Planning authorities will need to balance the need for transparency and public involvement against the requirement for action, according to planning consultant, Daniel Lampard.

Thames Tap asked some of the region’s leading planning consultants their thoughts on how the system – and the local and national authorities – have coped in the COVID-19 crisis so far. Few meetings and widespread homeworking have become the norm as councils seek to keep the system operating.

Mr Lampard, senior director and head of the Thames Valley office of Lichfields, illustrated what he called a typical can-do attitude of many, in a reply from a council leader stating ‘meeting time confirmed – medium TBC’.

That, he said, is essential in keeping the development sector going. Most planners we spoke to noted the Royal Borough as one of the boldest movers in delegating more decisions to the managing director and officers.

Mr Lampard said: “Ironically this adopts some of the suggestions put forward in the well-publicised Policy Exchange Think Tank paper (Rethinking the Planning System for the 21st Century) that councillors should have ‘no say over deciding applications for new development’.

Mr Lampard said planning authorities have been understandably reluctant to put up notices on planning application sites which trigger a 21-day consultation period.

He added: “This is likely to cause a bottleneck on new applications and further Government action may be necessary.”

Lichfields surveyed Thames Valley planning authorities and found, while approaches varied, all complied with Government guidance on public safety.

Further findings from Lichfields’ enquiries include:

  • Authorities have benefitted from online applications and payments
  • None has stopped registering applications although two in Oxfordshire have stalled for a week to embed new systems
  • Various tools available to staff working from home including video conferencing being rolled out rapidly, although using personal phones can be problematic
  • The formation of the single Buckingham authority on April 1 is continuing.

Mr Lampard said the South Bucks/Chiltern Local Plan Stage 1 Hearings will proceed with the initial matters by way of written representations and the Planning Bar has lobbied the Planning Inspectorate to argue that other hearings and inquiries can proceed by video conferencing etc.

He added: “Over the coming weeks, at a time of unprecedented upheaval and economic uncertainty, all local authorities will need to recognise that the planning processes cannot just stall and they will need to balance the need for transparency and public involvement with the need for action.  A number of Thames Valley authorities have made an encouraging start.”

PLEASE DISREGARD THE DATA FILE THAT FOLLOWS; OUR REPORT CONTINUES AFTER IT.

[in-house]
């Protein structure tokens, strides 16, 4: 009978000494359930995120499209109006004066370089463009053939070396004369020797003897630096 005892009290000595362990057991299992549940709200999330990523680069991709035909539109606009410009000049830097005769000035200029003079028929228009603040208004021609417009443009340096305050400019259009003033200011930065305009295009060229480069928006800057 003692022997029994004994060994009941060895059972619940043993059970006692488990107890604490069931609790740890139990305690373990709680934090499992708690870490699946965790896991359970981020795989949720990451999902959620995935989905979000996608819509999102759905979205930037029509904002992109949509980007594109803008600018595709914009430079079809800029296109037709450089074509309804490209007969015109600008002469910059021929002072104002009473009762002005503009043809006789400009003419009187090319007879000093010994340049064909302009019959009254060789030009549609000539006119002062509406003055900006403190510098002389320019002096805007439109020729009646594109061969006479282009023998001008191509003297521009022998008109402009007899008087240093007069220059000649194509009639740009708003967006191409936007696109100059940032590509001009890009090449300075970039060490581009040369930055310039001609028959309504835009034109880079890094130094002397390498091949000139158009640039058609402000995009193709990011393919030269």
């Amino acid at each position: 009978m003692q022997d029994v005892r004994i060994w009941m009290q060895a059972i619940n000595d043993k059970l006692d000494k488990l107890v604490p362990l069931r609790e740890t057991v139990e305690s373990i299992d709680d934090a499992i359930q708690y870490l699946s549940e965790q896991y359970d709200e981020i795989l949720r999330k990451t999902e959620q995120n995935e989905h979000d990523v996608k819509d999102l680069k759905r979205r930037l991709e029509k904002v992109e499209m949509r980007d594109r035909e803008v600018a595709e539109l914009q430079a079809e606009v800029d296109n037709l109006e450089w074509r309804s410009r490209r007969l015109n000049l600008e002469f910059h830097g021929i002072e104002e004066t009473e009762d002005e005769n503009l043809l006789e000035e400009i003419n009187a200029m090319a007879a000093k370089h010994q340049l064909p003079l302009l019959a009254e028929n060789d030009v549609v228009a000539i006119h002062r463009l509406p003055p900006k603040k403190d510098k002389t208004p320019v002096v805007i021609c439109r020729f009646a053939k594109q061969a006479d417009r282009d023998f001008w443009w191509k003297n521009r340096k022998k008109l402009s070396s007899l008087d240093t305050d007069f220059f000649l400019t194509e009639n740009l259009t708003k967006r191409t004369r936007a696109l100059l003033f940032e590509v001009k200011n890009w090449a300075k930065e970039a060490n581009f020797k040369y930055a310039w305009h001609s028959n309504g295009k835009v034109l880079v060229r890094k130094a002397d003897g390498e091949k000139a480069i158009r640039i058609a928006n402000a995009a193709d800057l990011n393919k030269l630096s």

Tim Burden, director at Turley, said: “In these strange times, it’s refreshing to see ingenuity and innovation within the planning system.

“At Turley we have long adopted flexible working, so have been able to continue our work as normal. This is, of course, more challenging for local planning authorities, and their exercising of their public functions.

“The Chief Planner has recently issued a letter calling for immediate action, innovation and pragmatism.

“Alongside this, the Coronavirus Act will allow for virtual committee meetings to be held (normally council meetings have to be held in public for transparency reasons), but we are already understandably seeing cancelling of immediate committee meetings, Local Plan examinations postponed and, obviously, all meetings with councils postponed.

“There is going to be a need to look at mid-term measures, such as allowing extensions of time to implementing permissions (powers to apply to amend planning obligations) and the ability to defer community infrastructure levy payments.”

He said there are virtual alternatives for public engagements but site notices remain a challenge.

He added: “As we move out of this period, it will be essential for the planning system to respond positively, give flexibilities to developers and kick start the economy.”

Karen Charles, head of Boyer’s Wokingham office said: “There can be no doubt that the coronavirus is one of the greatest challenges of modern times. This includes the planning system. 

“Councils, developers and consultancies have been particularly responsible during this period and are now working from home. 

“For most, this has been relatively seamless as this working practice was commonplace.

“Local planning authorities are committed to continuing to progress planning applications and to that end, there are some meetings taking place through conference calling. 

“A greater challenge is the formal decision-making process as face-to-face meetings (ie committee meetings) cannot currently take place. 

“For many, these meetings have been cancelled for the next month or so and therefore there will be a backlog when committees get back up and running. 

“For those more tech-equipped, it may be possible to hold virtual meetings and the Government is considering whether more decisions can be delegated. 

“These are exceptional times and all those involved including developers, local planning authorities, consultants and contractors are committed to keeping the wheels turning.  Only time will tell what impact this will have on the delivery of homes across the country.”

See also: Pegasus, the planning system and COVID-19

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